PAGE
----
For antiviral signaling mediated by retinoic acid-inducible gene I (RIG-I)-like receptors (RLRs), the recruitment of cytosolic RLRs and downstream molecules (such as TBK1 and IKKε) to mitochondrial platform is a central event that facilitates the establishment of host antiviral state. Here, we present an example of viral targeting for immune evasion through spatial isolation of TBK1/IKKε from mitochondrial antiviral platform, which was employed by severe fever with thrombocytopenia syndrome virus (SFTSV), a deadly bunyavirus emerging recently. We showed that SFTSV nonstructural protein NSs functions as the interferon (IFN) antagonist, mainly via suppressing TBK1/IKKε-IRF3 signaling. NSs mediates the formation of cytoplasmic inclusion bodies (IBs), and the blockage of IB formation impairs IFN-inhibiting activity of NSs. We next demonstrate that IBs are utilized to compartmentalize TBK1/IKKε. The compartmentalization results in spatial isolation of the kinases from mitochondria, and deprived TBK1/IKKε may participate in antiviral complex assembly, leading to the blockage of IFN induction. This study proposes a new role of viral IBs as virus-built 'jail' for imprisoning cellular factors and presents a novel and likely common mechanism of viral immune evasion through spatial isolation of critical signaling molecules from the mitochondrial antiviral platform.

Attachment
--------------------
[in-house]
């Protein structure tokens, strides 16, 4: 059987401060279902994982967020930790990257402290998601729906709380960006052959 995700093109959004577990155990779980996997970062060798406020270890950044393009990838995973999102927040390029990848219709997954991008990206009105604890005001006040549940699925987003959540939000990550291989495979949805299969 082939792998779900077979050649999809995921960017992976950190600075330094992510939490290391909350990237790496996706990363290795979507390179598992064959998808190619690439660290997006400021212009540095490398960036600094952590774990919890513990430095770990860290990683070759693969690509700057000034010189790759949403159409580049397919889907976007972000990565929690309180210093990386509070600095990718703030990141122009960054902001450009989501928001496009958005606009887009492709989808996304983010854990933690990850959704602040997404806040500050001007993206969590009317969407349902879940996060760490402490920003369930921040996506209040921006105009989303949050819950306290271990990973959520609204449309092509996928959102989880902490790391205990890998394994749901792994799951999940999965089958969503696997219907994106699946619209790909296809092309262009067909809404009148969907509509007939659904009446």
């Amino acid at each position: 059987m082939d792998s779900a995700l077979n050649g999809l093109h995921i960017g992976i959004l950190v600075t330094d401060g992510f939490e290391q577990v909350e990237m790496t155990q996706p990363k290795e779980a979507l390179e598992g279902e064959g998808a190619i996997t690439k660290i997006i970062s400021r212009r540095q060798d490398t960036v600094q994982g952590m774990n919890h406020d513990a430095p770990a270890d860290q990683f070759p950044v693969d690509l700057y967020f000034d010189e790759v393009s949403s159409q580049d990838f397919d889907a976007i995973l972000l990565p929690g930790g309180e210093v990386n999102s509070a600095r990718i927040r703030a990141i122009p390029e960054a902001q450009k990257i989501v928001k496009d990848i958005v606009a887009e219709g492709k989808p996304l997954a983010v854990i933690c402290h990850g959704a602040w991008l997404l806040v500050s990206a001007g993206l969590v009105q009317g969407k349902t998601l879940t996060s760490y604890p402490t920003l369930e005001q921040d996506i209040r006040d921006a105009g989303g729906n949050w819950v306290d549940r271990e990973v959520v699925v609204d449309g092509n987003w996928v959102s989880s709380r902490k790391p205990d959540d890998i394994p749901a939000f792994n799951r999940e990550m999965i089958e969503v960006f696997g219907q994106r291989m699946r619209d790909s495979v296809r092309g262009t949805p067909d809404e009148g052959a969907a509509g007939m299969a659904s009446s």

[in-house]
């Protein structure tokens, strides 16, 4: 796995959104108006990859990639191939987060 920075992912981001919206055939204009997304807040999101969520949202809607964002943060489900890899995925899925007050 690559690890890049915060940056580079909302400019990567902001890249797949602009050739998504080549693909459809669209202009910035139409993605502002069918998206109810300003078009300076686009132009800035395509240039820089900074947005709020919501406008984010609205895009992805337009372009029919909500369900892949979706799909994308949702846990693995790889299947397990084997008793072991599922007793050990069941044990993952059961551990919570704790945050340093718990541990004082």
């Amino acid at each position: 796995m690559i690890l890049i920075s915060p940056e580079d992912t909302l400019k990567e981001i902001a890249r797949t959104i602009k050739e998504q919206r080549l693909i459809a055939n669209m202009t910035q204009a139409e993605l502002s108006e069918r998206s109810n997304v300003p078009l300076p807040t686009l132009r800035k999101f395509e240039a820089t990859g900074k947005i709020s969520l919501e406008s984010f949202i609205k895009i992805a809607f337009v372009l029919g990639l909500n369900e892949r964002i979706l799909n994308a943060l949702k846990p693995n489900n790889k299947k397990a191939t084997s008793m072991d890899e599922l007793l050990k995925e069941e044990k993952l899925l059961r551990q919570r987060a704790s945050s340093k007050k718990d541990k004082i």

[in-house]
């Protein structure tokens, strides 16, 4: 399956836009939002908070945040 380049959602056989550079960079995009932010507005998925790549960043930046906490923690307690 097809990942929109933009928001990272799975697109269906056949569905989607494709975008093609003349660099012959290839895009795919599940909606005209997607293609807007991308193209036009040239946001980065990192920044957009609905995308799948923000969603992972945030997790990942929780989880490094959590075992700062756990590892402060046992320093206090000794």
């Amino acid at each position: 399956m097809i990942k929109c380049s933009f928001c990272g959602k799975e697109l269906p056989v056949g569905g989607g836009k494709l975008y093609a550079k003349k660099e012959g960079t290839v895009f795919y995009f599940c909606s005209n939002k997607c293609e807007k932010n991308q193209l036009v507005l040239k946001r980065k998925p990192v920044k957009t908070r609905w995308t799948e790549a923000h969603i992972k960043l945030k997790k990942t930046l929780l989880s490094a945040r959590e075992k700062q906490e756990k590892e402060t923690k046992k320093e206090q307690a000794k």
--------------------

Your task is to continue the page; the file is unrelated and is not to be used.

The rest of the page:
Keywords: TBK1/IKKε; immune evasion; inclusion bodies; innate immunity; severe fever with thrombocytopenia syndrome virus; spatial isolation.
© The Author (2014). Published by Oxford University Press on behalf of Journal of Molecular Cell Biology, IBCB, SIBS, CAS. All rights reserved.